For your reference here are some jacket color trends over the past two seasons:
Looking back on year two we learned so much – we launched new products, exceeded manufacturing capabilities, learned how to better communicate with our customers and clearly identified what we should be focusing on moving into our third winter season.
As we push through the summer months we’ll be finalizing our new custom club, team & company jacket program , picking up our new 20k/20k waterproof fabric and dialing in our 2015 custom gear set. Thanks to all of you - here’s to another wild ride, let’s go!
Any questions, comments or just stoke leave in the comments below and we’ll do our best to get back!
Other Helpful Guides:
I didn't notice that Jen was in this photo at the time that it was taken. If I had, maybe things would’ve played out differently. On July 2nd, I woke up at 4a.m. in my hammock. I packed up my sleeping bag and quietly tossed it into my already loaded 4Runner, doing my best not to wake anyone else up. A few friends and I had been camping in the Popo Agie Wilderness outside of Lander, Wyoming near the Wind River Range. By 11a.m. I was putting on my snowboard boots on the side of the road on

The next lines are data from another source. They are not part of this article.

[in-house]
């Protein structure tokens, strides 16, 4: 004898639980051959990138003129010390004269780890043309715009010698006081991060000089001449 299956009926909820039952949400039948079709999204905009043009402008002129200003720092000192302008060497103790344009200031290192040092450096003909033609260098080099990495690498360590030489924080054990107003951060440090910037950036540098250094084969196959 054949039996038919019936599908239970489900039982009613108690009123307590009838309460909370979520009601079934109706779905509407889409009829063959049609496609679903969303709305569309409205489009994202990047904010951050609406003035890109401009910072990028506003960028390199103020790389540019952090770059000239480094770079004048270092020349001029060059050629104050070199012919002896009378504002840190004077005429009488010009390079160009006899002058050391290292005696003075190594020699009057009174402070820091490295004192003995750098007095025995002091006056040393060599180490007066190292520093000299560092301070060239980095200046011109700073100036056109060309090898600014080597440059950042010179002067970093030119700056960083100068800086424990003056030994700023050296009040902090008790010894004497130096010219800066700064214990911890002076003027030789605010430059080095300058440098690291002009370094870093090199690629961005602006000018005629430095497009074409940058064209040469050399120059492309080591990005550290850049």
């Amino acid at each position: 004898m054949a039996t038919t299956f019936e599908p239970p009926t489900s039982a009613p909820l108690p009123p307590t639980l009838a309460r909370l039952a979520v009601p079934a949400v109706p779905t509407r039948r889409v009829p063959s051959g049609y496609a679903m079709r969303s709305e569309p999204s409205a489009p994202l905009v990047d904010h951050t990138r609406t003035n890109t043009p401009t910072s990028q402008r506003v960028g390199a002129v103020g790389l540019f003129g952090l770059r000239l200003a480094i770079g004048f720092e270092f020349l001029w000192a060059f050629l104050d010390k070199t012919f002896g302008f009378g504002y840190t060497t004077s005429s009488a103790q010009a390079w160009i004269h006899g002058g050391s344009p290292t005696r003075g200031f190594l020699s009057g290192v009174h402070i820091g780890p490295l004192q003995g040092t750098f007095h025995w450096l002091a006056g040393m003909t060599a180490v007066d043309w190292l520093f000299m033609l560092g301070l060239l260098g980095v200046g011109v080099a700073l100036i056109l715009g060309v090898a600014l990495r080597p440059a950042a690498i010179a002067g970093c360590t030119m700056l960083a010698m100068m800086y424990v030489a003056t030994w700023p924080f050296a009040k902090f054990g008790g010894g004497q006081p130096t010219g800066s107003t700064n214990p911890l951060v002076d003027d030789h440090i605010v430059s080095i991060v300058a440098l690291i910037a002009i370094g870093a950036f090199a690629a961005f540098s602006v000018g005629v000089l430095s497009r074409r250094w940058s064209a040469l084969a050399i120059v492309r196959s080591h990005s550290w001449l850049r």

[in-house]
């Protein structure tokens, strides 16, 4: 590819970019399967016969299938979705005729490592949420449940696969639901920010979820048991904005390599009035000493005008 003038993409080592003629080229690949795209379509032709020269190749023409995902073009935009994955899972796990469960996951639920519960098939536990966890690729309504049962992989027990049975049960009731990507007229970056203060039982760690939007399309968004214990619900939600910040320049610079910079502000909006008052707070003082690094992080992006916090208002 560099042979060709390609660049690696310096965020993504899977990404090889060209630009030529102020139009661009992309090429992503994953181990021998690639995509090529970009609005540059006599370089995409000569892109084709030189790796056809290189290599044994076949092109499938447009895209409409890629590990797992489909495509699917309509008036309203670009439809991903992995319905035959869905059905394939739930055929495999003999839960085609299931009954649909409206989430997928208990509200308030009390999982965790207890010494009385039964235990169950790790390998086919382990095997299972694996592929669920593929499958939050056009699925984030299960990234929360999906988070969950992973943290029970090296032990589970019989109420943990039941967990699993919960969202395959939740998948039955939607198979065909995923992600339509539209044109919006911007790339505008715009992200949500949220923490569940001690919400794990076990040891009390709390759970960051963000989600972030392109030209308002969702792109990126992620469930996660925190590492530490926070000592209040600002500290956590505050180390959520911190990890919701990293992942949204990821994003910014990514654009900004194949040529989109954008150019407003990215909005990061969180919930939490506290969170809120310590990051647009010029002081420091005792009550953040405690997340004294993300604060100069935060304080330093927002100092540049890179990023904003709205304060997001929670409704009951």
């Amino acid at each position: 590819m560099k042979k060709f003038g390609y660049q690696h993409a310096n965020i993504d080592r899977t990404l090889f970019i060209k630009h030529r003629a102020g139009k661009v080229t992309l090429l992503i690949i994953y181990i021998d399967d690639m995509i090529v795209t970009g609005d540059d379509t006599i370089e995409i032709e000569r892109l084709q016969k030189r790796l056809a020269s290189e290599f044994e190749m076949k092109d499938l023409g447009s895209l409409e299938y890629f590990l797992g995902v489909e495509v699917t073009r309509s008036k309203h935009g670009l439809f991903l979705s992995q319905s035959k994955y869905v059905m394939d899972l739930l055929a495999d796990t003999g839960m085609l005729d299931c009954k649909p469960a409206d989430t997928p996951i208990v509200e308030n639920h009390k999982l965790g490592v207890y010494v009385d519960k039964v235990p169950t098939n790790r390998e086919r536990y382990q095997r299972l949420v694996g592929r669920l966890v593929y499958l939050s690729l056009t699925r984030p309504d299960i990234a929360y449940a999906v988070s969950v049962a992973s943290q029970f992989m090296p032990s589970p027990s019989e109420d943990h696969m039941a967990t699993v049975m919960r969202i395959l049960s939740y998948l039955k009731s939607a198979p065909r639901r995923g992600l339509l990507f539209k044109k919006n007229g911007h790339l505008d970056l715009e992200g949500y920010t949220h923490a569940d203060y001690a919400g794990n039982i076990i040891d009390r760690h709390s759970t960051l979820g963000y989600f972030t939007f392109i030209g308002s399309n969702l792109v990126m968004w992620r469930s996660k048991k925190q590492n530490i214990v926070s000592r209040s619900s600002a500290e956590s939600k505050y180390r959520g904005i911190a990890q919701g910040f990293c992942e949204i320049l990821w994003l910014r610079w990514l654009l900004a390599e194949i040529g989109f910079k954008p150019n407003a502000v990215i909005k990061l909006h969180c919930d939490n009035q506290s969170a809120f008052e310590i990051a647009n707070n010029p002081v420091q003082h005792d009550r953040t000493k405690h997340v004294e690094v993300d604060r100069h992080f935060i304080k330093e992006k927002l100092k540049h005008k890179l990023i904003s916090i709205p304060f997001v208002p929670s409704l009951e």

Dash Longe photo Back in the ‘90s, Dash Longe, 32, didn’t think he looked all that hot in his Spyder ski jacket and rear-entry ski boots. His twin brother, Hunter—can we just pause to appreciate both their names for a second—was a snowboarder and had the “cooler” gear: the Wave Rave clothes and Airwalk boots. And so did most of Dash’s friends. So why didn’t Dash jump ship? He had a mission, and that mission was to make skiing cool again. Enter TGR's 2017 Grom Comp Contest Presented by
Near the end of June, Jason Levinthal, the founder of LINE skis, Full Tilt Boots, and J Skis, made another significant mark in the ski industry when he acquired 4FRNT skis, one of the last independently owned companies in the industry. This new partnership with Matt Sterbenz, 4FRNT’s owner, has raised a lot of questions about what this will mean for the two companies and for skiing as a whole. This Blister podcast interviews Levinthal and Sterbenz firsthand to get their take on the deal, and